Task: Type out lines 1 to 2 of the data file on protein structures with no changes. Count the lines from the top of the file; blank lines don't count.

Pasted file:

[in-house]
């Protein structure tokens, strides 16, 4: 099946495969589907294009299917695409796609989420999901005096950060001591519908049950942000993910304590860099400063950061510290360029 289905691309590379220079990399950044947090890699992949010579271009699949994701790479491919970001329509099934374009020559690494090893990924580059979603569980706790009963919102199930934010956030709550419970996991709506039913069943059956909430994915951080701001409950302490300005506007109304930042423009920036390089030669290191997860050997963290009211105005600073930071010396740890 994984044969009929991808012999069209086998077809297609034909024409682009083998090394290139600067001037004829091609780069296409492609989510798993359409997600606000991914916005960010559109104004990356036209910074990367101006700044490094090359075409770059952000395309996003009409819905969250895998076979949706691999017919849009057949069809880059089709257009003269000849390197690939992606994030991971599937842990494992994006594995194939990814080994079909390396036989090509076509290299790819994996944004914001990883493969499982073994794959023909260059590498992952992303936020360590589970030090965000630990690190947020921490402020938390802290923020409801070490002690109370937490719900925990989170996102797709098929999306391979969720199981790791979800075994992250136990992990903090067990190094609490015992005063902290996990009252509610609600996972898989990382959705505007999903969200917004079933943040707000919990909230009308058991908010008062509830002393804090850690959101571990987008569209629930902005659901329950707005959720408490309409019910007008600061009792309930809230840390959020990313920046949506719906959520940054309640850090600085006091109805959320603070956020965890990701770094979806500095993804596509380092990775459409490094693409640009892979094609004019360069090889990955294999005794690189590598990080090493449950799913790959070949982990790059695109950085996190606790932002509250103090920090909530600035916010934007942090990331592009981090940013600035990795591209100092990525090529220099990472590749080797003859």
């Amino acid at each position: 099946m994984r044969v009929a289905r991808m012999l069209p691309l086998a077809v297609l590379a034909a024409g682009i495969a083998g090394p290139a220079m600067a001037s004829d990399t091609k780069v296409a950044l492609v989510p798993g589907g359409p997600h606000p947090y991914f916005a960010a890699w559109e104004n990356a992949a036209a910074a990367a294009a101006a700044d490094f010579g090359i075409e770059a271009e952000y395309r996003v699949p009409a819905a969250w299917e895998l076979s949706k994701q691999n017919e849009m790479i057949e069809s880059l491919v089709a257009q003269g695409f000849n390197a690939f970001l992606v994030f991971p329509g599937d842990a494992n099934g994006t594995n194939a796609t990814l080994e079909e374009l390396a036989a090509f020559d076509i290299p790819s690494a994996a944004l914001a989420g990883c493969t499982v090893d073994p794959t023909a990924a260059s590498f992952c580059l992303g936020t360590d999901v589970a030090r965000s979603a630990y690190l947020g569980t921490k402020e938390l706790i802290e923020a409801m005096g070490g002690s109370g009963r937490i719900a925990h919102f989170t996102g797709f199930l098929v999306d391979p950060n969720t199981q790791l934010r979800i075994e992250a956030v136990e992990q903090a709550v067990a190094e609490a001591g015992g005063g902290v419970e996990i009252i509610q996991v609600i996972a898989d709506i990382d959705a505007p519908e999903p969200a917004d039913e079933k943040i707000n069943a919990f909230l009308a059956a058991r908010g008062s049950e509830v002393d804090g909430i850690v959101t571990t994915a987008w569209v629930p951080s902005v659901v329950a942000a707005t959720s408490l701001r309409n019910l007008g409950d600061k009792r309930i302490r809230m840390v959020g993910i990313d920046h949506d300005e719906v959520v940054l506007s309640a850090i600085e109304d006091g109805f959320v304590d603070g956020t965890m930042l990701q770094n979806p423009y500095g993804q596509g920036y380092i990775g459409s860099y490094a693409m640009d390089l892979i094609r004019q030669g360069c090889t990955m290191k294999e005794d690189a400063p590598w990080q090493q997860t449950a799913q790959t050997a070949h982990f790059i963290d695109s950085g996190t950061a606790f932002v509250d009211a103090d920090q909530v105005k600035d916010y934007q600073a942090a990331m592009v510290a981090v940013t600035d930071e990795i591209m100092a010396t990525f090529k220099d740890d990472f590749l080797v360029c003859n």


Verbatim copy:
[in-house]
């Protein structure tokens, strides 16, 4: 099946495969589907294009299917695409796609989420999901005096950060001591519908049950942000993910304590860099400063950061510290360029 289905691309590379220079990399950044947090890699992949010579271009699949994701790479491919970001329509099934374009020559690494090893990924580059979603569980706790009963919102199930934010956030709550419970996991709506039913069943059956909430994915951080701001409950302490300005506007109304930042423009920036390089030669290191997860050997963290009211105005600073930071010396740890 994984044969009929991808012999069209086998077809297609034909024409682009083998090394290139600067001037004829091609780069296409492609989510798993359409997600606000991914916005960010559109104004990356036209910074990367101006700044490094090359075409770059952000395309996003009409819905969250895998076979949706691999017919849009057949069809880059089709257009003269000849390197690939992606994030991971599937842990494992994006594995194939990814080994079909390396036989090509076509290299790819994996944004914001990883493969499982073994794959023909260059590498992952992303936020360590589970030090965000630990690190947020921490402020938390802290923020409801070490002690109370937490719900925990989170996102797709098929999306391979969720199981790791979800075994992250136990992990903090067990190094609490015992005063902290996990009252509610609600996972898989990382959705505007999903969200917004079933943040707000919990909230009308058991908010008062509830002393804090850690959101571990987008569209629930902005659901329950707005959720408490309409019910007008600061009792309930809230840390959020990313920046949506719906959520940054309640850090600085006091109805959320603070956020965890990701770094979806500095993804596509380092990775459409490094693409640009892979094609004019360069090889990955294999005794690189590598990080090493449950799913790959070949982990790059695109950085996190606790932002509250103090920090909530600035916010934007942090990331592009981090940013600035990795591209100092990525090529220099990472590749080797003859």